July 18, 2024

Like harvest time and daffodils, country living trends come round every year. But cottagecore, the latest spin on rustic reverie is a global phenomenon, uniting young and old, fashion icons and smallholders, social media influencers and those who just want to wander off-grid in a forest.

It’s about much more than pretty ditzy prints, flourishing gardens and raisin sourdough starters, and since lockdown forced us to revaluate our fast-paced lives, the cottagecore aesthetic is appealing to young and old, city and country dweller alike.

What is cottagecore and what does it really mean?

Cottagecore is a cultural movement which idolises the concept of a simple, self-sufficient life. Capturing a yearning for a life that is more rural and idyllic, it taps into a desire to be at one with nature, and to live in a world outside of the one currently inhabited.

Imagine cottagecore as a warm, non-judgemental comfort blanket that wraps itself around your living space. The ethos is whimsical and nostalgic but with quirky and eco-friendly elements that reflect our need for beauty, sustainability and security.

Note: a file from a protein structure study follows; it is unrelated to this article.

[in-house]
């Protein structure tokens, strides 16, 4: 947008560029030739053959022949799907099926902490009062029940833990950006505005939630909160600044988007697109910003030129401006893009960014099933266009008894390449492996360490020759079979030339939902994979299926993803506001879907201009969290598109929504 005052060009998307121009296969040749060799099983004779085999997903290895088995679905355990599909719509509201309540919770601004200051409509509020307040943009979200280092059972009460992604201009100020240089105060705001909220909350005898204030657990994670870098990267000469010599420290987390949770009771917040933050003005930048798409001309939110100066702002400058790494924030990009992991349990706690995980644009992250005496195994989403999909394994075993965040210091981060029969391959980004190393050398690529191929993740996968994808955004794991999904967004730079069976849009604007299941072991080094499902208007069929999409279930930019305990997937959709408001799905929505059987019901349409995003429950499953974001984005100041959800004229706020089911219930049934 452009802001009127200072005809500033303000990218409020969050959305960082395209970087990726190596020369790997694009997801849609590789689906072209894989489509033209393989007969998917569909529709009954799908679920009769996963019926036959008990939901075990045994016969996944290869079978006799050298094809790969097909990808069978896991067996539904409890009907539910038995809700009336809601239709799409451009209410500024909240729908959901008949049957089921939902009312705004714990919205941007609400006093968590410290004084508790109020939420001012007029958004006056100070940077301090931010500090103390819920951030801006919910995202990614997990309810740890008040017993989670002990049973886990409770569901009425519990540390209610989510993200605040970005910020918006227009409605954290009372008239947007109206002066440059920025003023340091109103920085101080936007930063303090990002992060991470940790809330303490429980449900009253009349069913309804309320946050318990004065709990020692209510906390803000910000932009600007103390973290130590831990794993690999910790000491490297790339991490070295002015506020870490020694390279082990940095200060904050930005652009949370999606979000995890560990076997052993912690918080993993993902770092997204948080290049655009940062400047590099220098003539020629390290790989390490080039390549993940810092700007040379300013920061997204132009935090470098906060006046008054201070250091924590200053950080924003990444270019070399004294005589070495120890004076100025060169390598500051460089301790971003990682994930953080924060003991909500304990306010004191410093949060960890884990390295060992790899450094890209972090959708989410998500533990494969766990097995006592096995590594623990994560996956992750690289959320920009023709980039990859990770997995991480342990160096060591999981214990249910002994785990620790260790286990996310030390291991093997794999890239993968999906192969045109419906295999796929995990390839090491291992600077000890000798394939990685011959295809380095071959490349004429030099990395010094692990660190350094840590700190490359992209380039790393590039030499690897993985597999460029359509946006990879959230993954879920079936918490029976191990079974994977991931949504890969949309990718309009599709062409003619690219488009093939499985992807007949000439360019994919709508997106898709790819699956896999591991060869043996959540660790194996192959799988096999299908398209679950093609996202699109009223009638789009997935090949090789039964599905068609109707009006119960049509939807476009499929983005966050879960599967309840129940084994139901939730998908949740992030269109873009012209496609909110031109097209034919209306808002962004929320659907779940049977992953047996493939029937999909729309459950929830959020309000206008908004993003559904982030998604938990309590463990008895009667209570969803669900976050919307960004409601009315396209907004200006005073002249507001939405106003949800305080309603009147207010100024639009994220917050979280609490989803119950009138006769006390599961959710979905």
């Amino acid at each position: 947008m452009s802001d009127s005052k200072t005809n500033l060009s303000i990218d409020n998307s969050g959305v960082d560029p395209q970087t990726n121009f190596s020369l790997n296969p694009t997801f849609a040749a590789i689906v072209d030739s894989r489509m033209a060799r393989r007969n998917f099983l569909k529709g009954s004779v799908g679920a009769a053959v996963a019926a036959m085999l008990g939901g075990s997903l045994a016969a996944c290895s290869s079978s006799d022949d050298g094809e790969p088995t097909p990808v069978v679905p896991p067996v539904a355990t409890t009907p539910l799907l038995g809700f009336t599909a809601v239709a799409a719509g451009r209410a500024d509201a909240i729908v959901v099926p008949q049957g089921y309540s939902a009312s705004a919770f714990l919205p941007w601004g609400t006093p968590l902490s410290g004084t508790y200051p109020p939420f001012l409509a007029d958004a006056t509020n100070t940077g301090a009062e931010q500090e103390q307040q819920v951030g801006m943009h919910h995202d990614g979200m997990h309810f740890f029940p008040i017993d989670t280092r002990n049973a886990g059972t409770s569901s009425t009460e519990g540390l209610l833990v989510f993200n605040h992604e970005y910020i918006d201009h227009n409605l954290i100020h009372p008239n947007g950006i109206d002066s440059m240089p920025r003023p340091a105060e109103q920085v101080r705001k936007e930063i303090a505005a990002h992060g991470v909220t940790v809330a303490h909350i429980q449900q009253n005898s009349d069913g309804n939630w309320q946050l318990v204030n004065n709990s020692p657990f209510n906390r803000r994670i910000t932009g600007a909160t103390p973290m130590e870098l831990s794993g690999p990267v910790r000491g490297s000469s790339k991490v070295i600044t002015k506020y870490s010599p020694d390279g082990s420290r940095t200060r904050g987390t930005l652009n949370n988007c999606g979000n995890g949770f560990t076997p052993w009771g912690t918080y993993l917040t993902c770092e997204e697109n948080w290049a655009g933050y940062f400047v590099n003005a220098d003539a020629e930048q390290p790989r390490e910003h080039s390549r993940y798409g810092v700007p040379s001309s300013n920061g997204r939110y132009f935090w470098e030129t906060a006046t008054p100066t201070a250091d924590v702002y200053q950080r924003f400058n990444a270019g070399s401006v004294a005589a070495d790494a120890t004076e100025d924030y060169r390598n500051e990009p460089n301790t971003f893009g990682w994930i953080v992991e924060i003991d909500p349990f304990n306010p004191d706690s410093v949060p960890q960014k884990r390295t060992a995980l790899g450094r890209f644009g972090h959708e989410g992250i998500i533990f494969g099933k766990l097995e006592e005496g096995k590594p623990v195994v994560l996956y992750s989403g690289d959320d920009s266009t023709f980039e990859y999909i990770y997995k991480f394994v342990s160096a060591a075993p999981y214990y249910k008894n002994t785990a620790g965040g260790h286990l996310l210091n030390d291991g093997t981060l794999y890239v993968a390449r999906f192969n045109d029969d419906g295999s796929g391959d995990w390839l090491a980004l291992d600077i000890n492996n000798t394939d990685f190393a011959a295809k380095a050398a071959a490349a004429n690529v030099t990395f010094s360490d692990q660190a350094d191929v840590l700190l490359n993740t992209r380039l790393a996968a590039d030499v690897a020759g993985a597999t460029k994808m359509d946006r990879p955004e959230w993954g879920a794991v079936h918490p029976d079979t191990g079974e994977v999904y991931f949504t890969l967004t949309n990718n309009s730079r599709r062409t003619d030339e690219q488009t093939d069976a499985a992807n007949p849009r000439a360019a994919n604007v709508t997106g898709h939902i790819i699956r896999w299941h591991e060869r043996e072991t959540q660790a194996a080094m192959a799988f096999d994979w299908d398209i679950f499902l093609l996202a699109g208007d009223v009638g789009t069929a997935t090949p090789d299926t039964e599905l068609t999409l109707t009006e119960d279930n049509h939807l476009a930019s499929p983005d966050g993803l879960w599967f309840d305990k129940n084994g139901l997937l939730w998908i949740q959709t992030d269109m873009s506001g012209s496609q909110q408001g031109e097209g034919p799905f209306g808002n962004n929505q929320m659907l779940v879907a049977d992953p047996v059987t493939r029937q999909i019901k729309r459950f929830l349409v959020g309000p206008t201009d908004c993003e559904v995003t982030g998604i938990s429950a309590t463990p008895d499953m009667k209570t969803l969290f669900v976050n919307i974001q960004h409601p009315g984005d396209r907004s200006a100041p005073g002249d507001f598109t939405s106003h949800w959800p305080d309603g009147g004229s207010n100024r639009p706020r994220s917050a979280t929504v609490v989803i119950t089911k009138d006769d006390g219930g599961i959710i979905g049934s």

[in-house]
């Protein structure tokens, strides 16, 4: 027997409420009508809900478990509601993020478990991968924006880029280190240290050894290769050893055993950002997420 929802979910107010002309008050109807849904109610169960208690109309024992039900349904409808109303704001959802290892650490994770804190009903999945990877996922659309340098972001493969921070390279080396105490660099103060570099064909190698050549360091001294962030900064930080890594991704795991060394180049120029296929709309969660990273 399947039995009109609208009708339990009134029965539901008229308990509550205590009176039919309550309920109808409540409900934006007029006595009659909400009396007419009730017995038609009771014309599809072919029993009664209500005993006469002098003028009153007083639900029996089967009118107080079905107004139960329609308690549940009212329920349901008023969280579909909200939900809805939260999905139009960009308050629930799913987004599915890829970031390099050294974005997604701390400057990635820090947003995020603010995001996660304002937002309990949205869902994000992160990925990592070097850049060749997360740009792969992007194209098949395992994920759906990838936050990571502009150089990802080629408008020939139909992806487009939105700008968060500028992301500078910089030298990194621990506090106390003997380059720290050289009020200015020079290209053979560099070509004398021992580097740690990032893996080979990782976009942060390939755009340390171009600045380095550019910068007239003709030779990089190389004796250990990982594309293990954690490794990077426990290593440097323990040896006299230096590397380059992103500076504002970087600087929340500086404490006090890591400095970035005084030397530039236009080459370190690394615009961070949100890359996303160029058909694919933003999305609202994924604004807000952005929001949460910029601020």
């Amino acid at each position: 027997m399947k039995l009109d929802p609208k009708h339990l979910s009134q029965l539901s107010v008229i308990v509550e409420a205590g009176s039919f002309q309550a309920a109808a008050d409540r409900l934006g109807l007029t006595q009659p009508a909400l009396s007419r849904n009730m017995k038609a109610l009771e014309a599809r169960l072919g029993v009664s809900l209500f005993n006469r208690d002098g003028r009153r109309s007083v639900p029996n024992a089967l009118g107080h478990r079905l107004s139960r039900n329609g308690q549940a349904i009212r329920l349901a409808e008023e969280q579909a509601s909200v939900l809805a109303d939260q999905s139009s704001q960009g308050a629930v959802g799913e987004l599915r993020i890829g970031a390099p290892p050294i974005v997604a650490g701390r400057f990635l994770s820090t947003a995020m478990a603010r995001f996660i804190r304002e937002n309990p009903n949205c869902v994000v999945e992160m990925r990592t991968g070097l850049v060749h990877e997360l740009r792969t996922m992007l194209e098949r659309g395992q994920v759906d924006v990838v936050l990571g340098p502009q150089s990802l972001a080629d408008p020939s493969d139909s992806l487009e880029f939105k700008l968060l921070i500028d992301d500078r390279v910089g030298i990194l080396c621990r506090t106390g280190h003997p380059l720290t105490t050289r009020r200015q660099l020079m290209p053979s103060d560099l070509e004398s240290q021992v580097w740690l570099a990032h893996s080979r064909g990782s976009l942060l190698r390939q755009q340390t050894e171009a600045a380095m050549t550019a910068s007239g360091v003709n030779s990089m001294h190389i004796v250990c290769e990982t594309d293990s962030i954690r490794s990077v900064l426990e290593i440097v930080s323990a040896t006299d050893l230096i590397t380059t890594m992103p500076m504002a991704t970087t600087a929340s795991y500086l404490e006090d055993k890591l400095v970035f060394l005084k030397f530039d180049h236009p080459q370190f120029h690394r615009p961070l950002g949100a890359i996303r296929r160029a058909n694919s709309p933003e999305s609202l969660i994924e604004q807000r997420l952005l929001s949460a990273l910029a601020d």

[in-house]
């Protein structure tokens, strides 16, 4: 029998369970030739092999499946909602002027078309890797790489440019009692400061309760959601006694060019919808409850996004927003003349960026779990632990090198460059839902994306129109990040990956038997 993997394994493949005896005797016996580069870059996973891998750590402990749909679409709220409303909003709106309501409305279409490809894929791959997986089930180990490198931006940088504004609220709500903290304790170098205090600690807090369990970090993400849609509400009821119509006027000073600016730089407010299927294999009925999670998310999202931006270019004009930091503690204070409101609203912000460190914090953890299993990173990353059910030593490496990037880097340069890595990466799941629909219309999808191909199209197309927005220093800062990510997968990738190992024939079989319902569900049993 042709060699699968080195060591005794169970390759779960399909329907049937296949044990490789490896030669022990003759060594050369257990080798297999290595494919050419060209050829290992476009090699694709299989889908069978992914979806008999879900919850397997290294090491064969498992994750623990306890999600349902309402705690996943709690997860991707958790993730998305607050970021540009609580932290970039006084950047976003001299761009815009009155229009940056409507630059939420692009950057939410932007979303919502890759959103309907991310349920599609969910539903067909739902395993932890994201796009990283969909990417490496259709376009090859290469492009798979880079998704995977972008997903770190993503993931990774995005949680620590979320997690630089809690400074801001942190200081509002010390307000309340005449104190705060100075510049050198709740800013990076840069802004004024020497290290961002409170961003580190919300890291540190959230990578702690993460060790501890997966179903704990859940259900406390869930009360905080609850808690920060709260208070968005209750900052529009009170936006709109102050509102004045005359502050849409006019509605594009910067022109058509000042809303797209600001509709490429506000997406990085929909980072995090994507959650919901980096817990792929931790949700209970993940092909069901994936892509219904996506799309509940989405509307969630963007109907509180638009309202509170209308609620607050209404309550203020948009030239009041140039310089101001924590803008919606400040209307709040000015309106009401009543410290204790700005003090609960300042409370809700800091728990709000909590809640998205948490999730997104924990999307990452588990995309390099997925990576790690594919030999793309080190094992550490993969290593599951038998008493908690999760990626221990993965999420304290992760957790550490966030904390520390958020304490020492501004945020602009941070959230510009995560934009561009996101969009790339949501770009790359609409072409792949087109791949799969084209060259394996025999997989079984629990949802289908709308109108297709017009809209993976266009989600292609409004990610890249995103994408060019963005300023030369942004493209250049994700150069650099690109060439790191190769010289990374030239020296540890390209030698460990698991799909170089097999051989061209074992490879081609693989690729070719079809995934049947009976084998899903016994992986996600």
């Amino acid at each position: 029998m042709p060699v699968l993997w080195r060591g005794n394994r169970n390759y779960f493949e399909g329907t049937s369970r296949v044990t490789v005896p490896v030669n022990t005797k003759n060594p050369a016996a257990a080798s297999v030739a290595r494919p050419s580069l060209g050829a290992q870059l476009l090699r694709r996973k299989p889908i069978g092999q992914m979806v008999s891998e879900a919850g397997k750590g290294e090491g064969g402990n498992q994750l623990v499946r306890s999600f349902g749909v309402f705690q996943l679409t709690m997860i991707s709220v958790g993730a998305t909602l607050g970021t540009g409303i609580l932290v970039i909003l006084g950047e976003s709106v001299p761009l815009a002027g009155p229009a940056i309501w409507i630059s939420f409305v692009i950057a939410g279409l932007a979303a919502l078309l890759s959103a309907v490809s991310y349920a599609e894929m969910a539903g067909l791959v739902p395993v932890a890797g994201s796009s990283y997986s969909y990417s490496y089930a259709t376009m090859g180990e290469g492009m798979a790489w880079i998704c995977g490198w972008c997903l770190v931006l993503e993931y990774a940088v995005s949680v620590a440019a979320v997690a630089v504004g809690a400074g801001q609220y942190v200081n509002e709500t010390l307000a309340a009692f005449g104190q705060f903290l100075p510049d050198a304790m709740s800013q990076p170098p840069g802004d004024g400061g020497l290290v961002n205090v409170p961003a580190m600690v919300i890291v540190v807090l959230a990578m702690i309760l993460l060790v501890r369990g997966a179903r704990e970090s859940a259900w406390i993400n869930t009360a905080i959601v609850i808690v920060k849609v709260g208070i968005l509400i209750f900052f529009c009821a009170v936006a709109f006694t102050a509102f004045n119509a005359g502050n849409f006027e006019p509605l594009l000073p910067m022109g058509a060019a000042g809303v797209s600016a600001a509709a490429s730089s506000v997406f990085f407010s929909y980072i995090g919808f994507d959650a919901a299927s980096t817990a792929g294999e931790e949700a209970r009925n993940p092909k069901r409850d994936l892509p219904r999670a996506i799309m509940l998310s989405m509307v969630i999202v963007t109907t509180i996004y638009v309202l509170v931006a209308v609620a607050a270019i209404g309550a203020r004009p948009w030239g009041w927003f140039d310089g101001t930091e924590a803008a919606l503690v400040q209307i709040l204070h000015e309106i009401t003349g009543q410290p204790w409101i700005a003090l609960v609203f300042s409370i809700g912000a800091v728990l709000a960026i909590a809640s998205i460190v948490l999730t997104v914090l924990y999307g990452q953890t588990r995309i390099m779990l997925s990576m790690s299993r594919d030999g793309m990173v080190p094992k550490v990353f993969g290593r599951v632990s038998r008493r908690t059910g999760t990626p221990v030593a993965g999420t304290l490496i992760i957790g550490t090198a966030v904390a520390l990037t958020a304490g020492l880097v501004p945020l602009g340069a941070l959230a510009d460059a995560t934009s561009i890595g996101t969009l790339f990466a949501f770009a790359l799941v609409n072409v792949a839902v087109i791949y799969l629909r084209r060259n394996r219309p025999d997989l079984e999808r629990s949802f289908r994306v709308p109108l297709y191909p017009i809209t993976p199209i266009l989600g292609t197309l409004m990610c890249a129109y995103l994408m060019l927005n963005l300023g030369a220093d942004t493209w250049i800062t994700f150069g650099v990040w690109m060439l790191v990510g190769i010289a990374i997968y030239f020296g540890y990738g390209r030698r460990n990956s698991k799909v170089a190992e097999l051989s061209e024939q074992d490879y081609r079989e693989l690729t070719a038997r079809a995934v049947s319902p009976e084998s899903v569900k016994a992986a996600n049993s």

Think handmade, muted, mellow and above all, pretty things that spell pastoral pleasure. ‘There are parallels with the Arts & Crafts movement, both place value on products with integrity, such as handmade and artisan items,’ says Hampshire-based interior designer, Steph Briggs of LaDiDa Interiors. ‘Both mark a reaction to the damaging effects of industrialisation and social conditions. This view is as poignant now as it was in Victorian times.’

10 tiktok home interior trends you'll be seeing everywhere in 2021pinterest

How did cottagecore start?

Definitely not on the high street; #cottagecore started gaining traction on social media platforms favoured by American teens and early twenties, such as Reddit and Tumblr. The hashtag has been around for three years, but started attracting major attention from January this year.

Lockdown set cottagecore alight; Tumblr reports it’s seen a 153 per cent increase in cottagecore posts since March. And it’s already racked up more than than 252 million views on TikTok; the video app allows users to post short clips of themselves baking, making and wandering through hazy cornfields.

scallop stripe tea towel  little cress oven glove via tori murphypinterest

How has cottagecore spiked during quarantine?

Staying at home and outdoor exercise during lockdown have given the trend wings. ‘COVID-19 has undoubtedly increased interest,’ says Deirdre McGettrick, founder of furniture search and discovery engine ufurnish.com, and co-host of The DnA of Home Interiors podcast. ‘With more time available people are returning to traditional skills and crafts including flower arranging, baking and pottery to pass the time.’

cottagecore aesthetic – notonthehighstreetcom
cottagecore aesthetic – notonthehighstreetcom